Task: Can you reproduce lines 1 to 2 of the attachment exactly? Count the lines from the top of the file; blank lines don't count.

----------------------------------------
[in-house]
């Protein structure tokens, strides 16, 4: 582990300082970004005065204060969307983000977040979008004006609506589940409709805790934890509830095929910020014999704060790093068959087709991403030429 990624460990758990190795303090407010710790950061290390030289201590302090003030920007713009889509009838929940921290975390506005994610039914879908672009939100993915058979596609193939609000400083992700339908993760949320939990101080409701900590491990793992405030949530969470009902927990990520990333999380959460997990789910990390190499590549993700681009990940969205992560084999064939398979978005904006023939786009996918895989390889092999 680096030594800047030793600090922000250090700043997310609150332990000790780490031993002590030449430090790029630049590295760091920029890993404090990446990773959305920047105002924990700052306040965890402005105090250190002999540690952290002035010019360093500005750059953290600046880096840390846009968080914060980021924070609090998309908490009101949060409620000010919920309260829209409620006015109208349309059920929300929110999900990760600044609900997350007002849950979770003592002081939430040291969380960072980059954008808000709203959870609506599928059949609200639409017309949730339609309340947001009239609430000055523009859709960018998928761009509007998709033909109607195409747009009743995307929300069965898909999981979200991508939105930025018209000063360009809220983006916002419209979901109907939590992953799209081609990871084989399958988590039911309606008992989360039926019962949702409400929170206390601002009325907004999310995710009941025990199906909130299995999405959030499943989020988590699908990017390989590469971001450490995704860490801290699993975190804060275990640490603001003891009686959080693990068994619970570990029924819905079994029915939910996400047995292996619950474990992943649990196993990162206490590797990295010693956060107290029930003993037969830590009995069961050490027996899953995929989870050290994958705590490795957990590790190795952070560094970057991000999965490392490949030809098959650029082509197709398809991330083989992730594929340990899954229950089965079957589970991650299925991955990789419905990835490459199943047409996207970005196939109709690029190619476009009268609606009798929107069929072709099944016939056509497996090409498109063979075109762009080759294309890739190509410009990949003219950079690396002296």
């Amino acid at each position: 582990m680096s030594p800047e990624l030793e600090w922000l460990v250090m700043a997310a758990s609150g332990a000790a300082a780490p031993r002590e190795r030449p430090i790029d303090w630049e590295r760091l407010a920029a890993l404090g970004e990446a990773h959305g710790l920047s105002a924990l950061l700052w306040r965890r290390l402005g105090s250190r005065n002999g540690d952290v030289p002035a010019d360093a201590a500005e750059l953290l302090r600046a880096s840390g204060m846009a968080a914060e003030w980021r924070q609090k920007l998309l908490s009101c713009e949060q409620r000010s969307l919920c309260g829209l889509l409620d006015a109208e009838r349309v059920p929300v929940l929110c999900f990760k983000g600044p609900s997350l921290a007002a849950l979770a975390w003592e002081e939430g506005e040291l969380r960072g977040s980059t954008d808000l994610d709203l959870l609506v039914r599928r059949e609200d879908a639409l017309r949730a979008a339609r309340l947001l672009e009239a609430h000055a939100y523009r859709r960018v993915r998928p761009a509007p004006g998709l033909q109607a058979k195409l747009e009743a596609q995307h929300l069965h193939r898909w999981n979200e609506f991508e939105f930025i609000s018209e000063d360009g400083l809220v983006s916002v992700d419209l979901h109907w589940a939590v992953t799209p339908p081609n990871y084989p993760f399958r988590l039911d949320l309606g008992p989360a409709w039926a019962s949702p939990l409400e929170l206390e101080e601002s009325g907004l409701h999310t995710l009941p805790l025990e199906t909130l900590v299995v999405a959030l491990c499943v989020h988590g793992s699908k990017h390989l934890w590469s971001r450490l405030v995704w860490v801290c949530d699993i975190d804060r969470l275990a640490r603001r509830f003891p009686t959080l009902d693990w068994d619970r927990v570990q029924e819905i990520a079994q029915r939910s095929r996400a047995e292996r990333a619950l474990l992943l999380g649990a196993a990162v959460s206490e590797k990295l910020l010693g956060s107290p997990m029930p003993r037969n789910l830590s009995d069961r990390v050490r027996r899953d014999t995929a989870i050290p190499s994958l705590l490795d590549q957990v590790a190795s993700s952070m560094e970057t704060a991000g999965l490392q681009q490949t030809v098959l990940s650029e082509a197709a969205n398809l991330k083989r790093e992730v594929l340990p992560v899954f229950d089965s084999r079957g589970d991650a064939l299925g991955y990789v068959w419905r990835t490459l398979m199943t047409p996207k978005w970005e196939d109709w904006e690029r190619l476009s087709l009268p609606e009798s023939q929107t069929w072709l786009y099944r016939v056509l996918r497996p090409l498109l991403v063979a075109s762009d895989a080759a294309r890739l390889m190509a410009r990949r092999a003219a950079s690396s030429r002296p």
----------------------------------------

[in-house]
């Protein structure tokens, strides 16, 4: 582990300082970004005065204060969307983000977040979008004006609506589940409709805790934890509830095929910020014999704060790093068959087709991403030429 990624460990758990190795303090407010710790950061290390030289201590302090003030920007713009889509009838929940921290975390506005994610039914879908672009939100993915058979596609193939609000400083992700339908993760949320939990101080409701900590491990793992405030949530969470009902927990990520990333999380959460997990789910990390190499590549993700681009990940969205992560084999064939398979978005904006023939786009996918895989390889092999 680096030594800047030793600090922000250090700043997310609150332990000790780490031993002590030449430090790029630049590295760091920029890993404090990446990773959305920047105002924990700052306040965890402005105090250190002999540690952290002035010019360093500005750059953290600046880096840390846009968080914060980021924070609090998309908490009101949060409620000010919920309260829209409620006015109208349309059920929300929110999900990760600044609900997350007002849950979770003592002081939430040291969380960072980059954008808000709203959870609506599928059949609200639409017309949730339609309340947001009239609430000055523009859709960018998928761009509007998709033909109607195409747009009743995307929300069965898909999981979200991508939105930025018209000063360009809220983006916002419209979901109907939590992953799209081609990871084989399958988590039911309606008992989360039926019962949702409400929170206390601002009325907004999310995710009941025990199906909130299995999405959030499943989020988590699908990017390989590469971001450490995704860490801290699993975190804060275990640490603001003891009686959080693990068994619970570990029924819905079994029915939910996400047995292996619950474990992943649990196993990162206490590797990295010693956060107290029930003993037969830590009995069961050490027996899953995929989870050290994958705590490795957990590790190795952070560094970057991000999965490392490949030809098959650029082509197709398809991330083989992730594929340990899954229950089965079957589970991650299925991955990789419905990835490459199943047409996207970005196939109709690029190619476009009268609606009798929107069929072709099944016939056509497996090409498109063979075109762009080759294309890739190509410009990949003219950079690396002296």